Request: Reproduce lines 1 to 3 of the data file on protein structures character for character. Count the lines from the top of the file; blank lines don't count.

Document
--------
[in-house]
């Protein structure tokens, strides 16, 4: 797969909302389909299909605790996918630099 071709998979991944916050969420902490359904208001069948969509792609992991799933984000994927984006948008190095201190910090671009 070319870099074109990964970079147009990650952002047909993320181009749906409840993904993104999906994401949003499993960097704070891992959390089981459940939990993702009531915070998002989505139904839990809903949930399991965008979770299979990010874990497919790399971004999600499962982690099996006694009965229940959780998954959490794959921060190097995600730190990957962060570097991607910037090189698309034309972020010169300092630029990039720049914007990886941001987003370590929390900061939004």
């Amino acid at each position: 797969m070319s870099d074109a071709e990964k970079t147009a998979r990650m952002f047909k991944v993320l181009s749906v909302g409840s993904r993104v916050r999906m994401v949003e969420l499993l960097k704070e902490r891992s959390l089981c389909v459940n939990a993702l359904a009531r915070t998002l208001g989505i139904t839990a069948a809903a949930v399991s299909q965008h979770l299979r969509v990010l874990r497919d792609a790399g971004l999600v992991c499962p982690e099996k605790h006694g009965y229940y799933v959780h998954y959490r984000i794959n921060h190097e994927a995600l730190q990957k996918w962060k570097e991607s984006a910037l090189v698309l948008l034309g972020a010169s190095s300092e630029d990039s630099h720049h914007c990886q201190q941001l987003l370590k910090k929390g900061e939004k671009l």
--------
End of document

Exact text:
[in-house]
């Protein structure tokens, strides 16, 4: 797969909302389909299909605790996918630099 071709998979991944916050969420902490359904208001069948969509792609992991799933984000994927984006948008190095201190910090671009 070319870099074109990964970079147009990650952002047909993320181009749906409840993904993104999906994401949003499993960097704070891992959390089981459940939990993702009531915070998002989505139904839990809903949930399991965008979770299979990010874990497919790399971004999600499962982690099996006694009965229940959780998954959490794959921060190097995600730190990957962060570097991607910037090189698309034309972020010169300092630029990039720049914007990886941001987003370590929390900061939004």
């Amino acid at each position: 797969m070319s870099d074109a071709e990964k970079t147009a998979r990650m952002f047909k991944v993320l181009s749906v909302g409840s993904r993104v916050r999906m994401v949003e969420l499993l960097k704070e902490r891992s959390l089981c389909v459940n939990a993702l359904a009531r915070t998002l208001g989505i139904t839990a069948a809903a949930v399991s299909q965008h979770l299979r969509v990010l874990r497919d792609a790399g971004l999600v992991c499962p982690e099996k605790h006694g009965y229940y799933v959780h998954y959490r984000i794959n921060h190097e994927a995600l730190q990957k996918w962060k570097e991607s984006a910037l090189v698309l948008l034309g972020a010169s190095s300092e630029d990039s630099h720049h914007c990886q201190q941001l987003l370590k910090k929390g900061e939004k671009l």